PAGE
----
FOR two days after the sand- storm, it gives us pleasure towrite, the weather was cold, raw, thoroughly unpleasant,resembling dear New England quite enough to make onehomesick. As late as the twenty- eighth of March, this was.The fact may be a comfort to those who dwell in a regionwhere winter takes a fresh hold in March.We broke up our establishment on the dahabeëh and movedto the hotel, abandoning I know not how many curiosities,antiquities and specimens, the possession of which had onceseemed to us of the last importance. I shall spare you thescene at parting with our crew. It would have been verytouching, but for the backsheesh. Some ofthem were faithfulfellows to whom we were attached; some ofthem were graceless scamps.But they all received backsheesh. That isalways the way. It was clearly understood that we shouldreward only the deserving, and we had again and againresolved not to give a piastre to certain ones of the crew.But, at the end, the obdurate howadji always softens; and theEgyptians know that he will. Egypt is full of good-fornothings whohave not only received presents but certificatesofcharacter from travelers whom they have disobliged for threemonths. There was, however, some discrimination in this case;backsheesh was distributed with some regard to good conduct;at the formal judgment on deck, Abd-el-Atti acted the partof Thoth in weighing out the portions, and my friend tookthe role of Osiris, receiving, vicariously for all of us, the kisses450THE BATHS IN CAIRO. 451on his hand of the grateful crew. I shall not be misunderstood in saying that the faithful Soudan boy, Gohah, wonldhave felt just as much grief in bidding us good- bye if he hadnot received a penny (the rest of the crew would have beeninconsolable in like case); his service was always marked byan affectionate devotion without any thought of reward. Hemust have had a magnanimous soul to forgive us for the doseswe gave him when he was ill during the voyage.We are waiting in Cairo professedly for the weather tobecome settled and pleasant in Syria-which does not happen, one year with another, till after the first of April; butwe are contented, for the novelties of the town are inexhaustible, and we are never weary of its animation and picturesquemovement. I suppose I should be held in low estimation if Isaid nothing concerning the baths of Cairo. It is expectedof every traveler that he will describe them, or one at leastone is usually sufficient. Indeed when I have read thesedescriptions, I have wondered how the writers lived to telltheir story. When a person has been for hours roasted andstifled, and had all his bones broken, you could not reasonably expect him to write so powerfully of the bath asmany travelers write who are so treated. I think these bathdescriptions are among the marvels of Oriental literature;Mr. Longfellow says ofthe Roman Catholic system, that it isa religion of the deepest dungeons and the highest towers;the Oriental bath (in literature) is like this; the unwashedinfidel is first plunged in a gulf of dark despair, and then heis elevated to a physical bliss that is ecstatic. The story istoo long at each end.I had experience of several different baths in Cairo, and Iinvariably found them less vigorous, that is milder in treatment, than the Turkish baths of New York or of Germany.With the Orientals the bath is a luxury, a thing to be enjoyed,and not an affair of extreme shocks and brutal surprises. Inthe bath itself there is never the excessive heat that I haveexperienced in such baths in New York, nor the suddenchange of temperature in water, nor the vigorous manipu-452 CURIOUS MODE OF EXECUTION.lation. The Cairo bath, in my experience, is gentle, moderate,enjoyable. The heat of the rooms is never excessive, the airis very moist, and water flows abundantly over the marblefloors; the attendants are apt to be too lazy to maltreat thebather, and perhaps err in gentleness. You are never roastedin a dry air and then plunged suddenly into cold water. I donot wonder that the Orientals are fond of their bath. Thebaths abound, for men and for women, and the natives pay avery small sum for the privilege of using them. Womenmake up parties, and spend a good part of the day in a bath;having an entertainment there sometimes, and a frolic. It issaid that mothers sometimes choose wives for their sons fromgirls they see at the baths. Some of them are used by menin the forenoon and by women in the afternoon, and I haveseen a great crowd of veiled women waiting at the door atThere must be over seventy-five of these public baths Cairo.As the harem had not yet gone over to the Gezeereh palace,we took the opportunity to visit it. This palace was built bythe Khedive, on what was the island of Gezeereh, when abranch of the Nile was suffered to run to the west of itspresent area. The ground is now the seat of gardens, and ofthe most interesting botanical and horticultural experimentson the part of the Khedive, under charge of competentscientific men. A botanist or an arboriculturist would findmaterial in the nurseries for long study. I was chieflyinterested (since I half believe in the malevolence of someplants) in a sort of murderous East Indian cane, which growsabout fifteen to twenty feet high, and so rapidly that (wewere told) it attains its growth in a day or two. At any rate,it thrusts up its stalks so vigorously and rapidly that Indiantyrants have employed it to execute criminals. The victim isbound to the ground over a bed of this cane at night, and inthe morning it has grown up through his body. We needsuch a vengeful vegetable as this in our country, to plantround the edges of our city gardens.The grounds about the palace are prettily, but formallyFRANKLIN IN EGYPT. 453laid out in flower-gardens, with fountains and a kiosk in thestyle of the Alhambra. Near by is a hot-house, with one ofthe best collections of orchids in the world; and not far off isthe zoological garden, containing a menagerie of Africanbirds and beasts, very well arranged and said to be nearlycomplete.The palace is a square building of iron and stucco, thelight pillars and piazzas painted in Saracenic designs andPersian colors, but the whole rather dingy, and beginning tobe shabby. Inside it is at once a showy and a comfortablepalace, and much better than we expected to see in Egypt;the carpenter and mason work are, however, badly done, as ifthe Khedive had been swindled by sharp Europeans; it isfull of rich and costly furniture. The rooms are large andeffective, and we saw a good deal of splendor in hangings andcurtains, especially in the apartments fitted up for the occupation ofthe Empress Eugenie. It is wonderful, by the way,with what interest people look at a bed in which an Empresshas slept; and we may add awe, for it is usually a broad,high and awful place of repose. Scattered about the roomsare, in defiance of the Prophet's religion, several paintings,all inferior, and a few busts (some of the Khedive) and otherpieces of statuary. The place of honor is given to an American subject, although the group was executed by an Italianartist. It stands upon the first landing of the great staircase.An impish-looking young Jupiter is seated on top of achimney, below which is the suggestion of a house- roof.Above his head is the point of a lightning- rod. The celestialelectrician is discharging a bolt into the rod, which is supposed to pass harmless over the roof below. Upon thepedestal is a medallion, the head of Benjamin Franklin, andencircling it, the legend:-Eripuit coelo fulmen. 1750. Thegroup looks better than you would imagine from the description.Beyond the garden is the harem-building, which wasundergoing a thorough renovation and refurnishing, in themost gaudy French style-such being the wish of the ladies454 HELIOPOLIS.who occupy it. They are eager to discard the beautifulMoorish designs which once covered the walls and to substitute French decoration. The dormitory portions consistof passages with rooms on each side, very much like a youngladies' boarding- school; the rooms are large enough toaccommodate three or four occupants. While we were leisurely strolling through the house, we noticed a great flurryand scurry in the building, and the attendants came to us ina panic, and made desperate efforts to hurry us out of thebuilding by a side-entrance, giving signs of woe and destruction to themselves if we did not flee. The Khedive hadarrived, on horseback, and unexpectedly, to inspect hisdomestic hearths.Werode, one sparkling morning, after a night of heavy rain,to Heliopolis; there was no mud, however, the rain havingserved to beat the sand firm. Heliopolis is the On of theBible, and in the time of Herodotus, its inhabitants were esteemed the most learned in history of all the Egyptians. Thefather- in-law ofJoseph was a priest there, and there Moses andPlato both learned wisdom. The road is excellent andplanted most of the distance with acacia trees; there areextensive gardens on either hand, plantations of trees, broadfields under cultivation , and all the way the air was full ofthe odor of flowers, blossoms of lemon and orange. In luxuriance and riant vegetation, it seemed an Oriental paradise.And the whole of this beautiful land of verdure, covered nowwith plantations so valuable, was a sand-desert as late as 1869.The water of the Nile alone has changed the desert into agarden.On the way we passed the race-course belonging to theKhedive, an observatory, and the old palace of Abbas Pasha,now in process of demolition, the foundations being bad, likehis own. It is said that the favorite wife of this hated tyrant,who was a Bedawee girl of rank, always preferred to live onthe desert, and in a tent rather than a palace. Here at anyrate, on the sand, lived Abbas Pasha, in hourly fear of assassination by his enemies. It was not difficult to conjure up theTHE "HOLY FAMILY" AGAIN. 455cowering figure, hiding in the recesses of this lonely palace,listening for the sound of horses ' hoofs coming on the cityroad, and ready to mount a swift dromedary, which was keptsaddled night and day in the stable, and flee into the desertfor Bedaween protection.At Mataréëh, we turned into a garden to visit the famousSycamore tree, under which the Virgin sat to rest, in the timeof the flight of the Holy Family. It is a large, scrubbylooking tree, probably two hundred years old. I wonder thatit does not give up the ghost, for every inch of its bark, evento the small limbs, is cut with names. The Copt, who ownsit, to prevent its destruction, has put a fence about it; and thatalso is covered all over. I looked in vain for the name of"Joseph "; but could find it neither on the fence nor on thetree.At Heliopolis one can work up any number of reflections; butall he can see is the obelisk, which is sunken somewhat in theground. It is more correct, however, to say that the ground aboutit, and the whole site of the former town and Temple of the Sun,have risen many feet since the beginning of the Christian Era.This is the oldest obelisk in Egypt, and bears the cartouche ofAmenemhe I. , the successor ofOsirtasen I. —about three thousandB. C. , according to Mariette; Wilkinson and Mariette are onlyone thousand years apart, on this date of this monument. Thewasps or bees have filled up the lettering on one side, and givenit the appearance of being plastered with mud. There was noplace for us to sit down and meditate, and having stood, surrounded by a swarm of the latest children of the sun, andlooked at the remains as long as etiquette required, without asingle historical tremor, we mounted and rode joyfully city-wardbetween the lemon hedges.In this Spring-time, late in the afternoon , the fashionable driveout the Shoobra road, under the arches of sycamore trees, ismore thronged than in winter even. Handsome carriages appearand now and then a pair of blooded Arab horses. There aretwo lines of vehicles extending for a mile or so, the one goingout and the other returning, and the round of the promenade456 THE SHOOBRA PALACE.continues long enough for everybody to see everybody. Conspicuous always are the neat two-horse cabriolets, lined with gay silksand belonging to the royal harem; outriders are in advance,and eunuchs behind, and within each are two fair and painted Circassians, shining in their thin white veils, looking from thewindows, eager to see the world, and not averse to be seen by it.Theveil has become with them, as it is in Constantinople, a merepretext and a heightener of beauty. We saw by chance one daysome of these birds of paradise abroad in the Shoobra Gardenand live to speak of it.The Shoobra palace and its harem, hidden by a high wall,were built by Mohammed Ali; he also laid out the celebratedgarden; and the establishment was in his day no doubt thehandsomest in the East. The garden is still rich in rare trees,fruit-trees native and exotic, shrubs, and flowers, but fallen intoa too-common Oriental decay. Instead of keeping up this fineplace the Khedive builds a new one. These Oriental despots.erect costly and showy palaces, in a manner that invites decay,and their successors build new ones, as people get new suits ofclothes instead of wearing the garments of their fathers.In the midst of the garden is a singular summer- palace, builtupon terraces and hidden by trees; but the great attraction isthe immense Kiosk, the most characteristic, Oriental building Ihave seen, and a very good specimen of the costly and yet cheapmagnificence of the Orient. It is a large square pavilion, thecenter of which is a little lake, but large enough for boats, andit has an orchestral platform in the middle; the verandah aboutthis is supported on marble pillars and has a highly- decoratedceiling; carvings in marble abound; and in the corners areapartments decorated in the height of barbaric splendor.The pipes are still in place which conveyed gas to every cornerand outline of this bizarre edifice . I should like to have seen itilluminated on a summer night when the air was heavy with thegarden perfumes. I should like to have seen it then throngedwith the dark-eyed girls ofthe North, in their fleecy splendors ofdrapery, sailing like water-nymphs in these fairy boats, flashingtheir diamonds in the mirror of this pool, dancing down theFORBIDDEN LOOKS. 457marble floor to the music of soft drums and flutes that beat fromthe orchestral platform hidden by the water- lilies. Such avision is not permitted to an infidel. But on such a night oldMohammed Ali might have been excused if he thought he wasalready in El Genneh, in the company of the girls of Paradise,"whose eyes will be very large and entirely black, and whosestature will be proportioned to that of the men, which will be theheight of a tall palm- tree , or about sixty feet "; and that he wasentertained in “ a tent erected for him of pearls, jacinths, andemeralds, of a very large extent. "While we were lounging in this place of melancholy gaiety,which in the sunlight bears something the aspect of a tawdrywatering- place when the season is over, several harem carriagesdrove to the entrance: but the eunuchs seeing that unbelieverswere in the kiosk would not permit the ladies to descend, andthe cortège went on and disappeared in the shrubbery. Theattendants invited us to leave. While we were still near thekiosk the carriages came round again, and the ladies began toalight. The attendants in the garden were now quite besidethemselves, and endeavored to keep our eyes from beholding,and to hustle us down a side- path.It was in vain that we said to them that we were not afraid,that we were accustomed to see ladies walk in gardens, and thatit couldn't possibly harm us. They persisted in misunderstanding us, and piteously begged us to turn away and flee. Theladies were already out ofthe carriages, veils withdrawn, andbeginning to enjoy rural life in the garden. They seemed tohave no more fear than we. The horses of the out-riders wereled down our path; superb animals, and we stopped to admirethem. The harem ladies, rather over-dressed for a promenade,were in full attire of soft silks, blue and pink, in delicate shades,and really made pretty appearance amid the green. It seemedimpossible that it could be wrong to look at them. The attendants couldn't deny that the horses were beautiful, but theyregarded our admiration of them as inopportune. They seemedto fear we might look under, or over, or around the horses,towards that forbidden sight by the kiosk. It was useless for458 UNCOMFORTABLE to enquire the age and the breed of the horses. Our efforts togain information only added to the agony of the gardeners.They wrung their hands, they tried to face us about, they ranhither and thither, and it was not till we were out of sight of theodalisques that they recovered any calmness and began to cullflowers for us, and to produce some Yusef Effendis, as a sign ofamity and willingness to accept a few piastres .The last day of March has come. It is time to depart. Eventhe harem will soon be going out of town. We have remainedin the city long enough to imbibe its atmosphere; not longenough to wear out its strangeness, nor to become familiar withall objects of interest. And we pack our trunks with reluctance,in the beliefthat we are leaving the most thoroughly Oriental andinteresting city in all the East.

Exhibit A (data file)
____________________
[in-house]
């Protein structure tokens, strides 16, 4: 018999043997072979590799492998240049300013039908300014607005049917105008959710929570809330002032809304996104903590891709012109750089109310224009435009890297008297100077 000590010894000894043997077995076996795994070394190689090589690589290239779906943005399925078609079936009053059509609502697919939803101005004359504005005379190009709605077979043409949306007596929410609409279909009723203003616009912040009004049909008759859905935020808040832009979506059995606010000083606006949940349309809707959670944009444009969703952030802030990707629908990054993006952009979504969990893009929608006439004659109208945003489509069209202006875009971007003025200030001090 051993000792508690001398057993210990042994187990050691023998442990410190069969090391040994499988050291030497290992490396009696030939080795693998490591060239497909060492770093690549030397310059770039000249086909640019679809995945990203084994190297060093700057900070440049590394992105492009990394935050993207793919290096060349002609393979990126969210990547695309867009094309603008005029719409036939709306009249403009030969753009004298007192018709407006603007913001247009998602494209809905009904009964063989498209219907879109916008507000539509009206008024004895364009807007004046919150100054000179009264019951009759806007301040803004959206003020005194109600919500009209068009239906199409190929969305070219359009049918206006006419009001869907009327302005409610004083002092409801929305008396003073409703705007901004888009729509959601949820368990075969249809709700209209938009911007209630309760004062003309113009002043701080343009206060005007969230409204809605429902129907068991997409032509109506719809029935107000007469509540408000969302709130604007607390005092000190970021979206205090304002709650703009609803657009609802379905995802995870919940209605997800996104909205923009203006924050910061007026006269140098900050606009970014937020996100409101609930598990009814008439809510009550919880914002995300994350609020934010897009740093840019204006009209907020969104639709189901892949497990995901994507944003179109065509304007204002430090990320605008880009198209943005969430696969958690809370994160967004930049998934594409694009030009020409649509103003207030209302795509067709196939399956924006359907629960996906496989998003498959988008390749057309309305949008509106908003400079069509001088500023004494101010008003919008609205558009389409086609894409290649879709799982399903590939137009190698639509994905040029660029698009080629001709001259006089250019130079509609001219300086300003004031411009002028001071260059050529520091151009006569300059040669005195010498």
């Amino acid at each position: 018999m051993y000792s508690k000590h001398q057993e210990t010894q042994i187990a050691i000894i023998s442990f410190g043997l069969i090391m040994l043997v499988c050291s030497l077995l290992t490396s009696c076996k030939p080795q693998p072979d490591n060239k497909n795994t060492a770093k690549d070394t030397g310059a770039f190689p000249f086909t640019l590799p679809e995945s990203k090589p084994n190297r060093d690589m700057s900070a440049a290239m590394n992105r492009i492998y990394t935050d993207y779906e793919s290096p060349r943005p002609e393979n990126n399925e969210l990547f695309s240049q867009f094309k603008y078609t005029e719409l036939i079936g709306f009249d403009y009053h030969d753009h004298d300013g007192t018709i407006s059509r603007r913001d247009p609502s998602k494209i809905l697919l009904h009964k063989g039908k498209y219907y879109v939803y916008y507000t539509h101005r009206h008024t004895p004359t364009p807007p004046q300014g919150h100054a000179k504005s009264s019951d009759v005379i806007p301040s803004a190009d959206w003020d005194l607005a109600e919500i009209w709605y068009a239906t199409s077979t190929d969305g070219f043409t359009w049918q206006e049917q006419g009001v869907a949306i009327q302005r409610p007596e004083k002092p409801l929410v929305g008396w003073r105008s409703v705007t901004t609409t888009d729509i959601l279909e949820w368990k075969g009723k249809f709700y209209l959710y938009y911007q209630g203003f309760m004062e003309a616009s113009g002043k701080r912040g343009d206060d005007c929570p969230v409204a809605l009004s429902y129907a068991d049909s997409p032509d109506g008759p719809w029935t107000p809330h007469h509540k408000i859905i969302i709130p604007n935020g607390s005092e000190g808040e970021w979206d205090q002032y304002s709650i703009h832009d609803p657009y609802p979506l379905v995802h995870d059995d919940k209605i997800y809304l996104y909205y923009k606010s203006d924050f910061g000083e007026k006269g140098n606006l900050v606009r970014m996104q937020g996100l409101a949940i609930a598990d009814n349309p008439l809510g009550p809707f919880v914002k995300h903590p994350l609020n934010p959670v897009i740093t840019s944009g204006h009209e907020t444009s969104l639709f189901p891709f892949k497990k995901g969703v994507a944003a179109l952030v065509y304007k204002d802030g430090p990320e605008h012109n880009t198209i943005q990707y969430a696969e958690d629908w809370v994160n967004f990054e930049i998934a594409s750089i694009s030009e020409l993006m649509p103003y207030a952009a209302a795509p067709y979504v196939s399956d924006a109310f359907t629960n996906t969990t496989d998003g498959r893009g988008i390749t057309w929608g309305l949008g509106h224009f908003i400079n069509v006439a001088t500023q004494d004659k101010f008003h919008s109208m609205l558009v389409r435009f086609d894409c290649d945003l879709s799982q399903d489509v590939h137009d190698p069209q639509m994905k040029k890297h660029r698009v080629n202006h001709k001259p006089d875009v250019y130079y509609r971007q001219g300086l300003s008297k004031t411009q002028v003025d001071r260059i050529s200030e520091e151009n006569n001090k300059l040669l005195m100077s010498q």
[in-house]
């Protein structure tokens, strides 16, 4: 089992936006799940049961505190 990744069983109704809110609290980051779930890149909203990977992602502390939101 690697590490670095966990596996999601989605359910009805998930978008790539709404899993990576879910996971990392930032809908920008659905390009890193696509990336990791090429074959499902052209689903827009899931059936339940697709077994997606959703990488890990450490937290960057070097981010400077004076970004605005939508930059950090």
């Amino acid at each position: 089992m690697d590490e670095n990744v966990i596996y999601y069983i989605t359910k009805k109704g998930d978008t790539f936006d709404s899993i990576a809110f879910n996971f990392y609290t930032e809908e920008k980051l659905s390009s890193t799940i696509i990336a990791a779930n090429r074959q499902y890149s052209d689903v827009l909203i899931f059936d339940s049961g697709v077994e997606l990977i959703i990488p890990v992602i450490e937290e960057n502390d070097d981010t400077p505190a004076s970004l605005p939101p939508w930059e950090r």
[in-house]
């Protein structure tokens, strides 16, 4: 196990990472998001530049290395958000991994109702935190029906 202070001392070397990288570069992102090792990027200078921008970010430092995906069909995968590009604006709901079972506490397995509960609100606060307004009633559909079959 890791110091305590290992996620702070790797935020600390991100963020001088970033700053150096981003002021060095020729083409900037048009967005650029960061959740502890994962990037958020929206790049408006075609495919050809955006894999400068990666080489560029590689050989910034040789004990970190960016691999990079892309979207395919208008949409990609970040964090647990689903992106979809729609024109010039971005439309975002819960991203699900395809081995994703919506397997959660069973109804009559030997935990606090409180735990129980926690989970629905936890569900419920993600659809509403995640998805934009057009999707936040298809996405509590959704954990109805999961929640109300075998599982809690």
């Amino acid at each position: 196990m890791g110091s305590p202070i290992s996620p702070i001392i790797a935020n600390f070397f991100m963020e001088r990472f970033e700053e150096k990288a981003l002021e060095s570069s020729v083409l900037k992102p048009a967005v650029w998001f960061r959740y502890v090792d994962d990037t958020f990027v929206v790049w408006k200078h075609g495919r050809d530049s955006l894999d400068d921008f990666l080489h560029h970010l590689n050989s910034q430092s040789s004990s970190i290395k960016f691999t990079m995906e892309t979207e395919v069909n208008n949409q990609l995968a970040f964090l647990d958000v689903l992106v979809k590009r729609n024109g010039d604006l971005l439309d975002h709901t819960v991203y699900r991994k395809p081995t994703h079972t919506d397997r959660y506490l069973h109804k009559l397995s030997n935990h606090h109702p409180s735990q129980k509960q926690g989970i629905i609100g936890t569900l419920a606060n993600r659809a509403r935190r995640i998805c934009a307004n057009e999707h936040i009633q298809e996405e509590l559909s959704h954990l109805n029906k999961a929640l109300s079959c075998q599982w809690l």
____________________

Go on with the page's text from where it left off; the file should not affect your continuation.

A GENTLEMAN started from Cairo a few days before us,with the avowed purpose of following in the track oftheChildren of Israel and viewing the exact point where theycrossed the Red Sea. I have no doubt that he was successful.So many routes have been laid out for the Children across theIsthmus, that one can scarcely fail to fall into one of them.Our purpose was merely to see Suez and the famous Sea, and thegreat canal of M. Lesseps; not doubting, however, that whenwe looked over the ground we should decide where the Exodusmust have taken place.Theold direct railway to Suez is abandoned; the present routeis by Zagazeeg and Ismailia—a tedious journey, requiring a day.The ride is wearisome, for the country is flat and presents nothingnew to one familiar with Egyptian landscapes. The first part ofthe journey is, however, enlivened by the company of the canalof Fresh Water, and by the bright verdure of the plain which thecanal produces. And this luxuriant vegetation continues untilyou come to the still unreclaimed desert of the Land of Goshen.Now that water can be supplied it only needs people to makethis Land as fat as it was in the days of the Israelites.Some twenty miles from Cairo we pass near the so-calledMound ofthe Jew, believed to be the ruins of the city of Orionand the temple built bythe high priest Onias in the reign ofPtolemy Philometer and Cleopatra, as described by Josephus.The temple was after the style of that at Jerusalem. ThisJewish settlement was made upon old Egyptian ruins; in 1870459460 ANOTHER temple.the remains of a splendid temple of the time of Rameses II . werelaid open. The special interest to Biblical scholars of thisJewish colony here, which multiplied itself and spread over considerable territory, is that its establishment fulfilled a prophesyof Isaiah (xix, 19, etc. ); and Onias urged this prophesy, in hisletter to the Ptolemy, asking permission to purge the remains ofthe heathen temple in the name of Heliopolis and to erect therea temple to Almighty God. Ptolemy and Cleopatra replied thatthey wondered Onias should desire to build a temple in a placeso unclean and so full of sacred animals, but since Isaiah foretold it, he had leave to do so. We saw nothing of this ancientand once flourishing seat of Jewish enterprise, save some sharpmounds in the distance.Nor did we see more of the more famous city of Bubastis,where was the temple to Pasht, the cat or lioness-headed deity(whom Herodotus called Diana) , the avenger of crimes. According to Herodotus, all the cats of Egypt were embalmed andburied in Bubastis. This city was the residence of the PharaohSheshonk I. (the Shishak of the Bible) who sacked Jerusalem,and it was at that time the capital of Egypt. It was fromhere, on the Bubastic (or Pelusiac) branch of the Nile, that theancient canal was dug to connect with the Heroöpolite Gulf(now the Bitter Lakes) , the northermost arm of the Red Sea atthat date; and the city was then, by that fresh-water canal, onthe water-way between the Red Sea and the Mediterranean.But before the Christian era the Red Sea had retired to aboutit* present limit (the Bitter Lake being cut off from it ) , and theBubastic branch of the Nile was nearly dried up. Bubastis andall this region are now fed by the canal which leaves the Nile atCairo and runs to Ismailia, and thence to Suez. It is a startlingthought that all this portion of the Delta, east, and south, andthe Isthmus depend for life upon the keeper of the gate ofthecanal at Cairo. If we were to leave the train here and stumbleabout in the mounds of Bubastis, we should find only fragmentsof walls, blocks of granite, and a few sculptures.Atthe Zagazeeg station, whese there is a junction with the Alexandria and Cairo main line, we wait some time, and find veryWHERE DID THE ISRAELITES CROSS? 461pleasant the garden and the picturesque refreshment- house inwhich our minds are suddenly diverted from ancient Egypt by alarge display of East Indian and Japanese curiosities on sale.From this we follow, substantially, the route of the canal,running by villages and fertile districts, and again on the desert'sedge. We come upon no traces of the Israelites until we reachMasamah, which is supposed to be the site of Rameses, one ofthe treasure-cities mentioned in the Bible, and the probablestarting-point ofthe Jews in their flight. This is about the centerof the Land of Goshen, and Rameses may have been the chiefcity ofthe district.If I knew exactly the route the Israelites took, I should notdare to disclose it; for this has become, I do not know why,a tender subject. But it seems to me that if the Jews wereassembled here from the Delta for a start, a very natural wayof exit would have been down the Wadee to the head of theHeroöpolite Gulf, the route of the present and the ancientcanal. And if it should be ascertained beyond a doubt thatSethi I. built as well as planned such a canal, the argumentof probability would be greatly strengthened that Moses ledhis vast host along the canal. Any dragoman to- day, desiringto cross the Isthmus and be beyond pursuit as soon as possible, supposing the condition of the country now as it was atthe time of the Exodus, would strike for the shortest line.And it is reasonable to suppose that Moses would lead hischarge to a point where the crossing of the sea, or one of itsarms, was more feasible than it is anywhere below Suez;unless we are to start with the supposition that Mosesexpected a miracle, and led the Jews to a spot where, apparently, escape for them was hopeless if the Egyptian pursued.It is believed that at the time of the Exodus there was acommunication between the Red Sea and the Bitter Lakes-formerly called Heroöpolite Gulf-which it was the effortof many rulers to keep open by a canal. Very anciently, itis evident, the Red Sea extended to and included these lakes;and it is not improbable that, in the time of Moses, the waterwas, by certain winds, forced up to the north into these lakes;462 IN SIGHT OF THE BITTER LAKES.and again, that, crossings could easily be made, the windbeing favorable, at several points between what is now Suezand the head of the Bitter Lakes. Many scholars make Chaloof, about twelve miles above Suez the point of passage.We only touch the outskirts of Ismailia in going on toSuez. Below, we pass the extensive plantation and gardenof the Khedive, in which he has over fifty thousand youngtrees in a nursery. This spot would be absolute desert but forthe Nile-water let in upon it. All day our astonishment hasincreased at the irrigation projects of the Viceroy, and hisherculean efforts to reclaim a vast land of desert; the enlargingof the Sweet-Water Canal, and the gigantic experiments inarboriculture and agriculture.We noticed that the Egyptian laborers at work with the wheelbarrows (instead of the baskets formerly used by them) on theenlargement of the canal, were under French contractors, forthe most part. The men are paid from a franc to a franc and aquarter per day; but they told us that it was very difficult toget laborers, so many men being drafted for the army.At dark we come in sight of the Bitter Lakes, through whichthe canal is dredged; we can see vessels of various sorts andsteamers moving across them in one line; and we see nothingmore until we reach Suez. The train stops "at nowhere, " inthe sand, outside the town. It is the only train of the day, butthere are neither carriages nor donkeys in waiting. There is anair about the station of not caring whether anyone comes ornot. We walk a mile to the hotel, which stands close to thesea, with nothing but a person's good sense to prevent hiswalking off the platform into the water. In the night the waterlooked like the sand, and it was only by accident that we didnot step off into it; however, it turned out to be only a coupleof feet deep.The hotel, which I suppose is rather Indian than Egyptian, isbuilt round a pleasant court; corridors and latticed doorsare suggestive of hot nights; the servants and waiters are allHindoos; we have come suddenly in contact with another typeof Oriental life.APPROACHing the red sea. 463Coming down from Ismailia, a friend who was with us had noticket. It was a case beyond the conductor's experience; heutterly refused backsheesh and he insisted on having a ticket.At last he accepted ten francs and went away. Looking in theofficial guide we found that the fare was nine francs and aquarter. The conductor, thinking he had opened a guilelesssource of supply, soon returned and demanded two francs more.My friend countermined him by asking the return of the seventyfive centimes overpaid. An amusing pantomime ensued. Atlength the conductor lowered his demand to one franc, and, notgetting that, he begged for backsheesh. I was sorry to havemy high ideal of a railway-conductor, formed in America,lowered in this manner.We are impatient above all things for a sight of the Red Sea.But in the brilliant starlight, all that appears is smooth waterand a soft picture of vessels at anchor or aground looming up inthe night. Suez, seen by early daylight, is a scattered city ofsome ten thousand inhabitants, too modern and too cheap inits buildings to be interesting. There is only a little section ofit, where we find native bazaars, twisting streets, overhangingbalconies, and latticed windows. It lies on a sand peninsula,and the sand-drifts close all about it, ready to lick it up, if thecanal of fresh water should fail.The only elevation near is a large mound, which may be thesite of the fort of ancient Clysma, or Gholzim as it was afterwards called the city believed to be the predecessor of Suez.Upon this mound an American has built, and presented to theKhedive, a sort of chalet of wood-the whole transported fromAmerica ready-made, one of those white, painfully unpicturesquethings with two little gables at the end, for which our country isjustly distinguished. Cheap. But then it is of wood, and woodis one of the dearest things in Egypt. I only hope the fashionof it may not spread in this land of grace.It was a delightful morning, the wind west and fresh. Fromthis hillock we commanded one of the most interesting prospectsin the world. We looked over the whole desert-flat on whichlies the little town, and which is pierced by an arm of the Gulf464 FAITH AND FACTS.that narrows into the Suez canal; we looked upon two miles ofcurved causeway which runs down to the docks and the anchoring place of the steam-vessels -there cluster the dry-docks, thedredges, the canal- offices, and just beyond the shipping lay; inthe distance we saw the Red Sea, like a long lake , deep- greenor deep-blue, according to the light, and very sparkling; to theright was the reddish limestone range called Gebel Attáka—acontinuation of the Mokattam; on the left there was a greatsweep of desert, and far off-one hundred and twenty miles asthe crow flies-the broken Sinai range of mountains, in whichwe tried to believe we could distinguish the sacred peak itself.I asked an intelligent railway official, a Moslem, who acted asguide that morning,"What is the local opinion as to the place where the Childrenof Israel crossed over? ""The French, " he replied, " are trying to make it out that itwas at Chaloof, about twenty miles above here, where there islittle water. But we think it was at a point twenty milesbelow here; we must put it there, or there wouldn't be anymiracle. You see that point, away to the right? That's thespot. There is a wady comes down the side. "66 But where do the Christians think the crossing was? ""Oh, here at Suez; there, about at this end of Gebel Attáka. ”The Moslems' faith in the miraculous deliverance is disturbedby no speculations. Instead of trying to explain the miracle bythe use of natural causes, and seeking for a crossing where thewater might at one time have been heaped and at anotherforced away by the winds, their only care is to fix the passagewhere the miracle would be most striking.After breakfast and preparations to visit Moses' Well, werode down the causeway to the made land where the docks are.The earth dumped here by the dredging-machines (and whichnow forms solid building ground) , is full of a great variety ofsmall sea-shells; the walls that enclose it are of rocks conglomerate of shells. The ground all about gives evidence of salt;we found shallow pools evaporated so that a thick crust ofexcellent salt had formed on the bottom and at the sides. TheTHE SUEZ CANAL. 465water in them was of a decidedly rosy color, caused by someinfusorial growth. The name, Red Sea, however, has nothingto do with this appearance, I believe.We looked at the pretty houses and gardens, the dry-dockand the shops, and the world- famous dredges, without whichthe Suez Canal would very likely never have been finished .These enormous machines have arms or ducts, an iron spout ofsemi-elliptical form , two hundred and thirty feet long, by meansof which the dredger working in the center of the channelcould discharge its contents over the bank. One of themremoved, on an average, eighty thousand cubit yards of soil amonth. A faint idea may be had of this gigantic work by theamount of excavation here, done by the dredgers, in one month,-two million seven hundred and sixty-three thousand cubityards. M. de Lesseps says that if this soil were "laid outbetween the Arc de Triomphe and the Place de la Concorde,it would cover the entire length and breadth of the ChampsElysées, a distance equal to a mile and a quarter, and reach tothe top of the trees on either side . "At the pier our felucca met us and we embarked and sailedinto the mouth of the canal. The channel leading to it is notwide, and is boneyed at short intervals. The mouth of thecanal is about nine hundred feet wide and twenty-seven deep,*and it is guarded on the east by a long stone mole projectedfrom the Asiatic shore. There is considerable ebb and flow ofthe tide in this part of the canal and as far as the Bitter Lakes,where it is nearly all lost in the expanse, being only slightlyfelt at Lake Timsah, from which point there is a slight uniformcurrent to the Mediterranean.From the canal entrance we saw great ships and steamboatsin the distance, across the desert, and apparently sailing inthe desert; but we did not follow them; we turned, andcrossed to the Asiatic shore. We had brought donkeys withus, and were soon mounted for a scrambling gallop of an